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Prehistoric Indian drawings to be protected in Utah canyon

Natural gas company, state conservation agencies, and tribal leaders come to an agreement to protect prehistoric art treasures in Utah's Nine Mile Canyon.

Ancient American Indian rock art next to a road at Nine Mile Canyon in Utah. An unusual agreement to protect the canyon decorated by the images is expected to allow energy development to move forward.

AP Photo/The Salt Lake Tribune/Al Hartmann

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An unusual agreement to protect a Utah canyon decorated by ancient American Indian art is expected to allow energy development to move forward.

The pact is scheduled to be signed today by federal and state agencies, conservation and archaeology groups, tribal leaders, and a Denver-based natural gas producer.

It calls for road work to cut down on abrasive dust that can erode the rock art panels of Nine Mile Canyon.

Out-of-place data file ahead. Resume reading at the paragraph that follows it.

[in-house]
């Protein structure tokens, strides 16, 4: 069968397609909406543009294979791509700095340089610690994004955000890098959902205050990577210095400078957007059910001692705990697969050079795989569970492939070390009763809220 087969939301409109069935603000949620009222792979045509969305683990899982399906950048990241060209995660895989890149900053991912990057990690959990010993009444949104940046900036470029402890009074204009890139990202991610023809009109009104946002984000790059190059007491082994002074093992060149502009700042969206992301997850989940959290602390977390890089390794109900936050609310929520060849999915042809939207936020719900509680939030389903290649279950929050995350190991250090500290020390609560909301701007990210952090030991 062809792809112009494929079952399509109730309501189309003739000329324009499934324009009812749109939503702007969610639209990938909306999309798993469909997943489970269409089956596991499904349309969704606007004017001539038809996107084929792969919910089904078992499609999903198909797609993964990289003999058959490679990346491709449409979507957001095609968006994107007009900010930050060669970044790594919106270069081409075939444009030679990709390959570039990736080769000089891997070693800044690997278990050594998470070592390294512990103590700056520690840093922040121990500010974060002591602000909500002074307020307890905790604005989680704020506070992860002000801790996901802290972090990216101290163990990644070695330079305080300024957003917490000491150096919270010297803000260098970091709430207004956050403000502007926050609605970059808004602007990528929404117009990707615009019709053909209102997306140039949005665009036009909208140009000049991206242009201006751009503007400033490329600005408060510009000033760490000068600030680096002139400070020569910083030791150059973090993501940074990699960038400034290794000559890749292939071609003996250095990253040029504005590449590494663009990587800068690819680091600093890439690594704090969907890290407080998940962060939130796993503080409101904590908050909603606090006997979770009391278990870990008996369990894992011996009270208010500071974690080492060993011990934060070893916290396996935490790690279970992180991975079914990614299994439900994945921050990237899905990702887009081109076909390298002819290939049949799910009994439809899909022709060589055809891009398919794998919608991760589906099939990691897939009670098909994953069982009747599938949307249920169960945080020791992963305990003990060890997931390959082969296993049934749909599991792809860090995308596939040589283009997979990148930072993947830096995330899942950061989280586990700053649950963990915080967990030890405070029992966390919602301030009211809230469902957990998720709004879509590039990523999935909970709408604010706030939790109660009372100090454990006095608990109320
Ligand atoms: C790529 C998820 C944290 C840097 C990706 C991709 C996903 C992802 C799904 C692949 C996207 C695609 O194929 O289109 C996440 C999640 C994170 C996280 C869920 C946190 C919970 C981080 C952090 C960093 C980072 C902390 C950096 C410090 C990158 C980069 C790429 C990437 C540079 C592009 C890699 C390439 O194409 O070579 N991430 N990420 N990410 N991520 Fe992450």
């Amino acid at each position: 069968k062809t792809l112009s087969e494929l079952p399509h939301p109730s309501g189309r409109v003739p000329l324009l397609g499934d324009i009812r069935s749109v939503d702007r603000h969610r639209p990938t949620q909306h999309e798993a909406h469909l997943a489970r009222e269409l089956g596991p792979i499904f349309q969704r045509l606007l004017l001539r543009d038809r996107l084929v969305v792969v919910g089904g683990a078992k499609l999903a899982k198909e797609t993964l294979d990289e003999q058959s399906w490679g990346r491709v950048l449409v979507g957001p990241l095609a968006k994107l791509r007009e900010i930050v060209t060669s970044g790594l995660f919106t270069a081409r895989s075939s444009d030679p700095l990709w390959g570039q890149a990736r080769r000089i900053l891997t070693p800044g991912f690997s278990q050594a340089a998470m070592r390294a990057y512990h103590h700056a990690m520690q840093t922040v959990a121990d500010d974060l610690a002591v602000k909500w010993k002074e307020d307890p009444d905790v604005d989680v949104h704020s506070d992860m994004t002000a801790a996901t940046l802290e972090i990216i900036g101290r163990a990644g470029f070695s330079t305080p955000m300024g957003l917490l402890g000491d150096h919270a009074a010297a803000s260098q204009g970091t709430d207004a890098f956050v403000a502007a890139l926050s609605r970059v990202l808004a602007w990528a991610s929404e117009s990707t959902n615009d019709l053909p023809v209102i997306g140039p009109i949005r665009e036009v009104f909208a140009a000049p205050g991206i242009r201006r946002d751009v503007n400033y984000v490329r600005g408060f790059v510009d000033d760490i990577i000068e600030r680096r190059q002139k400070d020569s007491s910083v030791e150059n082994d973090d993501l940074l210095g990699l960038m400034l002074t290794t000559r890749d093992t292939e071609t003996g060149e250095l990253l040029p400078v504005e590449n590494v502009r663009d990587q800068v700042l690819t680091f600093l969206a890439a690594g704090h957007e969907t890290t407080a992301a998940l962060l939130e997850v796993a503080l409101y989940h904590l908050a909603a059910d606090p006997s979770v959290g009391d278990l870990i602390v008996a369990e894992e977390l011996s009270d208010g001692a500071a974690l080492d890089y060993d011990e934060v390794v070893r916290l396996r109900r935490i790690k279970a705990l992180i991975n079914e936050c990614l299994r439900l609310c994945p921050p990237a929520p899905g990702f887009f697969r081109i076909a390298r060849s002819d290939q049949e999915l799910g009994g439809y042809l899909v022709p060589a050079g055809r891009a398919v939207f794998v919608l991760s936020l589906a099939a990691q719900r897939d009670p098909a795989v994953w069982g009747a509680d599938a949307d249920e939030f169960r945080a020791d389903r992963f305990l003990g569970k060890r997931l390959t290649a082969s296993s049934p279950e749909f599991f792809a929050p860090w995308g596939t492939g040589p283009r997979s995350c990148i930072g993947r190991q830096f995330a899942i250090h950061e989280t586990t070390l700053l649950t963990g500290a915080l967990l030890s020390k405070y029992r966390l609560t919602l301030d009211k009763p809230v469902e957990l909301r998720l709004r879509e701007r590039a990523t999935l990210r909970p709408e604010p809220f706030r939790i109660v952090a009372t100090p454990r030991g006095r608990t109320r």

The canyon — actually 78 miles long — has been called the world's longest art gallery, with thousands of prehistoric drawings.

Bill Barrett Corp. is awaiting federal environmental approval to add 800 gas wells on high plateaus that are accessible only from Nine Mile Canyon.

The company says it was happy to end years of dispute with an agreement that brought an unprecedented level of scrutiny to its project.

"We were able to come to some agreement on practices necessary to protect the archaeological resources in the canyon. It's a step to developing the gas reserves, and we look forward to working on solutions to protect wildlife and the area's wilderness character," Duane Zavadil, the company's vice president for government affairs, told The Associated Press on Wednesday.

The agreement brings two practical changes to Nine Mile Canyon, which will see ramped up truck traffic as the gas wells are developed. Bill Barrett is likely to apply processed oil sands to harden the road and more permanently cut down on dust.

That step could prove more economical and effective than the alternative, repeated applications of a pine-based tar, Zavadil says.

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